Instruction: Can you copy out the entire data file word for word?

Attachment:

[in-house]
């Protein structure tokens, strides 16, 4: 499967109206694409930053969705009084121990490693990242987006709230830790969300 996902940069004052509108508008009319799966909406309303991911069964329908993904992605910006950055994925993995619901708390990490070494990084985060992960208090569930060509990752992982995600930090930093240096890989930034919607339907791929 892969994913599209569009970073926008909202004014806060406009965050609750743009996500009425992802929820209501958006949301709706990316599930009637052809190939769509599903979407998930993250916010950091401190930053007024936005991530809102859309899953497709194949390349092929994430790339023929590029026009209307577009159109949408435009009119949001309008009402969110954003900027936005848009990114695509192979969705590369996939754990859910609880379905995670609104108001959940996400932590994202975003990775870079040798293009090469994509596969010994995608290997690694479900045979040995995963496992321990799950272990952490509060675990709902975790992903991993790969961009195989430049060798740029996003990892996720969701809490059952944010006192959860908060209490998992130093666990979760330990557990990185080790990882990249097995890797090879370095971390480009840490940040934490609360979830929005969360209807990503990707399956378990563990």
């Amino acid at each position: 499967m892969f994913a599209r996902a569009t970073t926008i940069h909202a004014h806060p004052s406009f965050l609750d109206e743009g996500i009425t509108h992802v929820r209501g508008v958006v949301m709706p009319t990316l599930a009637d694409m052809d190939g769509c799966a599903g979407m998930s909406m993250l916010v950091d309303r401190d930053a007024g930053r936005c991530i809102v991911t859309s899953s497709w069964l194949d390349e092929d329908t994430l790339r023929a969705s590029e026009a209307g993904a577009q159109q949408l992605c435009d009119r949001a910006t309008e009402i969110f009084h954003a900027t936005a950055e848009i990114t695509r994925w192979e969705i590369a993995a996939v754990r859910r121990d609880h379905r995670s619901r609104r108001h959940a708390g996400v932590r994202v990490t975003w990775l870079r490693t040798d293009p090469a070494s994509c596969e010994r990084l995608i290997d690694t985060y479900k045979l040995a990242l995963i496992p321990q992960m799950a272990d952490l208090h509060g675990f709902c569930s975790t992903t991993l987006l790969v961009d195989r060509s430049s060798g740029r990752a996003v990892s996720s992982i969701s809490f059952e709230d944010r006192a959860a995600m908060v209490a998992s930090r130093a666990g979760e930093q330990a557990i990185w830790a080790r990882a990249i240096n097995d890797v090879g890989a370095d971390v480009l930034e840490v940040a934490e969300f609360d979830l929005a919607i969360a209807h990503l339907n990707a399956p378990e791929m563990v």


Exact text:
[in-house]
């Protein structure tokens, strides 16, 4: 499967109206694409930053969705009084121990490693990242987006709230830790969300 996902940069004052509108508008009319799966909406309303991911069964329908993904992605910006950055994925993995619901708390990490070494990084985060992960208090569930060509990752992982995600930090930093240096890989930034919607339907791929 892969994913599209569009970073926008909202004014806060406009965050609750743009996500009425992802929820209501958006949301709706990316599930009637052809190939769509599903979407998930993250916010950091401190930053007024936005991530809102859309899953497709194949390349092929994430790339023929590029026009209307577009159109949408435009009119949001309008009402969110954003900027936005848009990114695509192979969705590369996939754990859910609880379905995670609104108001959940996400932590994202975003990775870079040798293009090469994509596969010994995608290997690694479900045979040995995963496992321990799950272990952490509060675990709902975790992903991993790969961009195989430049060798740029996003990892996720969701809490059952944010006192959860908060209490998992130093666990979760330990557990990185080790990882990249097995890797090879370095971390480009840490940040934490609360979830929005969360209807990503990707399956378990563990």
């Amino acid at each position: 499967m892969f994913a599209r996902a569009t970073t926008i940069h909202a004014h806060p004052s406009f965050l609750d109206e743009g996500i009425t509108h992802v929820r209501g508008v958006v949301m709706p009319t990316l599930a009637d694409m052809d190939g769509c799966a599903g979407m998930s909406m993250l916010v950091d309303r401190d930053a007024g930053r936005c991530i809102v991911t859309s899953s497709w069964l194949d390349e092929d329908t994430l790339r023929a969705s590029e026009a209307g993904a577009q159109q949408l992605c435009d009119r949001a910006t309008e009402i969110f009084h954003a900027t936005a950055e848009i990114t695509r994925w192979e969705i590369a993995a996939v754990r859910r121990d609880h379905r995670s619901r609104r108001h959940a708390g996400v932590r994202v990490t975003w990775l870079r490693t040798d293009p090469a070494s994509c596969e010994r990084l995608i290997d690694t985060y479900k045979l040995a990242l995963i496992p321990q992960m799950a272990d952490l208090h509060g675990f709902c569930s975790t992903t991993l987006l790969v961009d195989r060509s430049s060798g740029r990752a996003v990892s996720s992982i969701s809490f059952e709230d944010r006192a959860a995600m908060v209490a998992s930090r130093a666990g979760e930093q330990a557990i990185w830790a080790r990882a990249i240096n097995d890797v090879g890989a370095d971390v480009l930034e840490v940040a934490e969300f609360d979830l929005a919607i969360a209807h990503l339907n990707a399956p378990e791929m563990v």